Slightly worsening vision is to be expected as you get older — especially with all the time you spend staring at screens. But if your vision changes suddenly, don't take it lightly. As the health experts at VSP Global tell me, issues with double vision, eye floaters, and unequal pupil size could be a sign of an underlying condition. If you have any of these, be sure to talk to your eye doctor ASAP.

6. Ongoing Depression Or Anxiety

It's normal to experience the occasional bad mood or bout of anxiety, especially as you contend with the pressure of new jobs and all that life throws your way. If the issues are ongoing, however, get some help. "If you've accepted [these symptoms] as part of your life, you need to look into getting some help and learning coping skills," says psychologist Dr. Nikki Martinez. There are definitely steps to take to feel like yourself again.

7. Dizziness And Fatigue

Depending on how you've been eating all your life, bad habits can start to catch up to you in your 30s in the form of high blood pressure and high blood sugar, NYC-based register dietitian Natalie Rizzo, MS, RD tells me. If you've been feeling dizzy or fatigued for no reason, it may be time to talk to a doctor.

8. Hair Thinning And Hair Loss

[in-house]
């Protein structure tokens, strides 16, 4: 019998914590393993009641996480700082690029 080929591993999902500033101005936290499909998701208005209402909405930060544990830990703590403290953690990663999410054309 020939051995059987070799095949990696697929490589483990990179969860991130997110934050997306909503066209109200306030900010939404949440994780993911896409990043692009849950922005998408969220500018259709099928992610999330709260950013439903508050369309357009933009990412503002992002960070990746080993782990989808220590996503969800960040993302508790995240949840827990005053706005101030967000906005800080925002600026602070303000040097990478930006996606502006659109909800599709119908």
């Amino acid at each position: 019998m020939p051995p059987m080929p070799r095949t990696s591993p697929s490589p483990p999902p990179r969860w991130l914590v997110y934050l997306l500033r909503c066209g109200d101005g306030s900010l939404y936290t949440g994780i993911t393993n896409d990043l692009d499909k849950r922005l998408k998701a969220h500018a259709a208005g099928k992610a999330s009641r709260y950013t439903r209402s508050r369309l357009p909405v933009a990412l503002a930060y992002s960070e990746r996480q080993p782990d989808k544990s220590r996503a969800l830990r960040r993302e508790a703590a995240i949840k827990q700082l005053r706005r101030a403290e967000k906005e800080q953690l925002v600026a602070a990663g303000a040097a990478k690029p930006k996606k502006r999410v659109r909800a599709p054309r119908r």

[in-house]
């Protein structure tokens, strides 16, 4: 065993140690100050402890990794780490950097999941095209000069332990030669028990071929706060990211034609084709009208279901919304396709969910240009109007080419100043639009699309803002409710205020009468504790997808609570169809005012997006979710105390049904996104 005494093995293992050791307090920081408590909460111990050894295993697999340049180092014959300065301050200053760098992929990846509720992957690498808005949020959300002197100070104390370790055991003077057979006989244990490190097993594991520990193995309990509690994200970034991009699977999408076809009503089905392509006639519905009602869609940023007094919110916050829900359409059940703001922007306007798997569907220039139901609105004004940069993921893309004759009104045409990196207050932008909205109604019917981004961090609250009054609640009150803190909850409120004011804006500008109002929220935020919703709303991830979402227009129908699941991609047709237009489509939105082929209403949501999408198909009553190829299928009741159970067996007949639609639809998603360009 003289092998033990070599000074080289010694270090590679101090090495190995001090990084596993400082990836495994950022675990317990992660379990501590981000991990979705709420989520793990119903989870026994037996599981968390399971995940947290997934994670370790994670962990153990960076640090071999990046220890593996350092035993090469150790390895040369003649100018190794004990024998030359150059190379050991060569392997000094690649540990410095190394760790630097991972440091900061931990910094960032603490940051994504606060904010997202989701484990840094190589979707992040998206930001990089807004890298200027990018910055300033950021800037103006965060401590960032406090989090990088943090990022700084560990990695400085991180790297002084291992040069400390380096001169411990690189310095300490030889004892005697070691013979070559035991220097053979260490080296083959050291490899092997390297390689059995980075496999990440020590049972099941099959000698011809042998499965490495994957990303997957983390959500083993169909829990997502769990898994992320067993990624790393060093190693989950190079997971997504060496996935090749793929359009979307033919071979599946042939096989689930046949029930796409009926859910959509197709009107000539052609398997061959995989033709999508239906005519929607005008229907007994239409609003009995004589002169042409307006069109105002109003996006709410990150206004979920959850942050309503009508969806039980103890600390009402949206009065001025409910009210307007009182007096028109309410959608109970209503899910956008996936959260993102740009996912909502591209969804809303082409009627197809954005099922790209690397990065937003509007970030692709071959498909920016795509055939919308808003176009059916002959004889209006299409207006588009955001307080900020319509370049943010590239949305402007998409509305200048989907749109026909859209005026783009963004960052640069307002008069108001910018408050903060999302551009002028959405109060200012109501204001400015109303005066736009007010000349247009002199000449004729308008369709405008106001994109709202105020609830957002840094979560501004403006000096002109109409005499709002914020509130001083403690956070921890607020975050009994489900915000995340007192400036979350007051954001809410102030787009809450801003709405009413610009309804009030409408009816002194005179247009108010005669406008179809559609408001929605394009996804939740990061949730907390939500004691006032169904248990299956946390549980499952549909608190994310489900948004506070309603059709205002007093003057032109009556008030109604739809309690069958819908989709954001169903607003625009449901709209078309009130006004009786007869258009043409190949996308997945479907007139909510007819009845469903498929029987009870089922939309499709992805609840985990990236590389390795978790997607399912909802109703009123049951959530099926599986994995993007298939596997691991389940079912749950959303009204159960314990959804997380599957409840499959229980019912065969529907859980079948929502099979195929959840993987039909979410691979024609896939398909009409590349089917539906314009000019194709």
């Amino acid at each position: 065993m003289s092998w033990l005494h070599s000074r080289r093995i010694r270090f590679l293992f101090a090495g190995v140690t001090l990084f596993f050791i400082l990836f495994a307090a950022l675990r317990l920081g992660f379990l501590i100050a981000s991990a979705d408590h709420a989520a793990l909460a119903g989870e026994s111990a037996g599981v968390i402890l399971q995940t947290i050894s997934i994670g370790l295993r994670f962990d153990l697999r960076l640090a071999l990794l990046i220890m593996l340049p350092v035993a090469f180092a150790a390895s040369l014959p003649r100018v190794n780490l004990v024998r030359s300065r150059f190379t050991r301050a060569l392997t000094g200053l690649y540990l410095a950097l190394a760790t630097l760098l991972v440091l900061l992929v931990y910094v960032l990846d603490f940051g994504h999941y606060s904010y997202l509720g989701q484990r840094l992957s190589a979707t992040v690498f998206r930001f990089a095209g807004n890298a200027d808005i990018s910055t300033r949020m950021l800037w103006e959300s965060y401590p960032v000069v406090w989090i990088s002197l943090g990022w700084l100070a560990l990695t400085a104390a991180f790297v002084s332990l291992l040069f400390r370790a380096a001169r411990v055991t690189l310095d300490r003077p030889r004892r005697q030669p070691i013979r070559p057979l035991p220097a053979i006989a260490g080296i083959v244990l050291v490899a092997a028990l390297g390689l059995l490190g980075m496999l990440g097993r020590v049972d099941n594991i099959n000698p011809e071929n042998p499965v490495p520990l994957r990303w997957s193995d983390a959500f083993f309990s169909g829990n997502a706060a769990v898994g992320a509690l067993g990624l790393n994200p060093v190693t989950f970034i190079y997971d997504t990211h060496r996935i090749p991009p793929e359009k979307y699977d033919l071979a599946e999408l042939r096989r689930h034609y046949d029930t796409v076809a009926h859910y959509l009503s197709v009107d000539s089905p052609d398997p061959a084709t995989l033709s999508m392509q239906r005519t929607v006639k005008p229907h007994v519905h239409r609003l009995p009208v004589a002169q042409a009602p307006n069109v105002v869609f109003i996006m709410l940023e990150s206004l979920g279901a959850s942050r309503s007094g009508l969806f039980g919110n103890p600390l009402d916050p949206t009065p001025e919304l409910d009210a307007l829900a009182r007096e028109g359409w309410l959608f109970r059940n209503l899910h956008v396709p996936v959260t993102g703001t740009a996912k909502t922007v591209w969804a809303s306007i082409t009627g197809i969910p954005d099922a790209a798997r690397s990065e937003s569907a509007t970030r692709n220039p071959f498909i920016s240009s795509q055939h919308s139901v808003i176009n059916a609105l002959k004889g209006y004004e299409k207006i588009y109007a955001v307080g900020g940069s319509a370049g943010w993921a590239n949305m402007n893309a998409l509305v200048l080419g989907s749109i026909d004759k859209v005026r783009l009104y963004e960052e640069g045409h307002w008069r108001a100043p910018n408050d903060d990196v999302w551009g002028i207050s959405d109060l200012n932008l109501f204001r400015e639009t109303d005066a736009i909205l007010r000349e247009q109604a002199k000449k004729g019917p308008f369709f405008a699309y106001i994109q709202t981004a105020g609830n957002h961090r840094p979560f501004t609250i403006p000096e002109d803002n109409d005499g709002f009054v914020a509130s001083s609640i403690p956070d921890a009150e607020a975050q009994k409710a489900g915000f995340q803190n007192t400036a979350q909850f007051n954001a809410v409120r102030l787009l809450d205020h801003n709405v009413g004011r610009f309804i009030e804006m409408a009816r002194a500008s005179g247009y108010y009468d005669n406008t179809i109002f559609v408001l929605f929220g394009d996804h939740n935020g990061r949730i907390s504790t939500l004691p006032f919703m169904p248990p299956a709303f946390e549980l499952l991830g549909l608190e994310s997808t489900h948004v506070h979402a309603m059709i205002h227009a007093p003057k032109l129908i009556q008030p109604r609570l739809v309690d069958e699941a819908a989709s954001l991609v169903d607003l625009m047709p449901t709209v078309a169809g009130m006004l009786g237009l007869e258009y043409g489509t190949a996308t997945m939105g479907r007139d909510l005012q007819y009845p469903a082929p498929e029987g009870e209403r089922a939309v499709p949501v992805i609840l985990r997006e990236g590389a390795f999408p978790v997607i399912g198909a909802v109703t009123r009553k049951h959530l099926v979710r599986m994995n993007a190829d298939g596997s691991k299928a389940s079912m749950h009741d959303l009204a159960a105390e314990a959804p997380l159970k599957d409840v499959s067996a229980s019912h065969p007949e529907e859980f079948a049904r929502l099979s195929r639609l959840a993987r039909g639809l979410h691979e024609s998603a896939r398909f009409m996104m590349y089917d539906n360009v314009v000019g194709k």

While it's normal to lose up to 100 hairs a day (when you comb your hair, shower, etc.) you shouldn't notice any substantial thinning on top of your head. If you do, it could be a sign of underlying health problems.

"We often rule out other medical conditions such as thyroid conditions, but much of the time hair thinning results from lack of iron, vitamin D, and other key nutrients," physician Arielle Levitan, MD tells Bustle. "Many women in their 20s and 30s lack these nutrients."

While this may mean adjusting your diet, it's never too late to turn things around.

9. Bloating And Abdominal Pains

Bloating and abdominal pains can be a sign of PMS, constipation, or simply that huge burrito you ate for lunch. But if you have these issues and they don't go away, it may be a good idea to talk to your doctor. You might have IBS or another digestive issue, but sometimes these are vague symptoms of ovarian cancer. The sooner you catch this one, the better.

10. Issues Getting Pregnant

OK, so maybe this one isn't "subtle." But if you're trying to have a baby, it's not always smart to sit back and wait for the magic to happen. "Guidelines recommend that women under the age of 35 years seek medical attention if they have not conceived after a year of trying, and women 35 years and older after six months of unsuccessful attempts," says fertility specialist Janet Bouknight, MD. A doctor can help you figure out what's up and put you on a path to better fertility.

11. Chest Pains And Fatigue

Women's heart attack symptoms are often different from men's. While we, too, can get the stereotypical crushing chest pain, women also often feel nauseous, tired, and anxious, among other things. While not incredibly common in younger women, it's still a good idea to know the early signs of a heart attack.

Even though you're young, it's so important to maintain your health. Starting now, and knowing which symptoms may be a subtle sign of a problem, is so important when it comes to advocating for your health.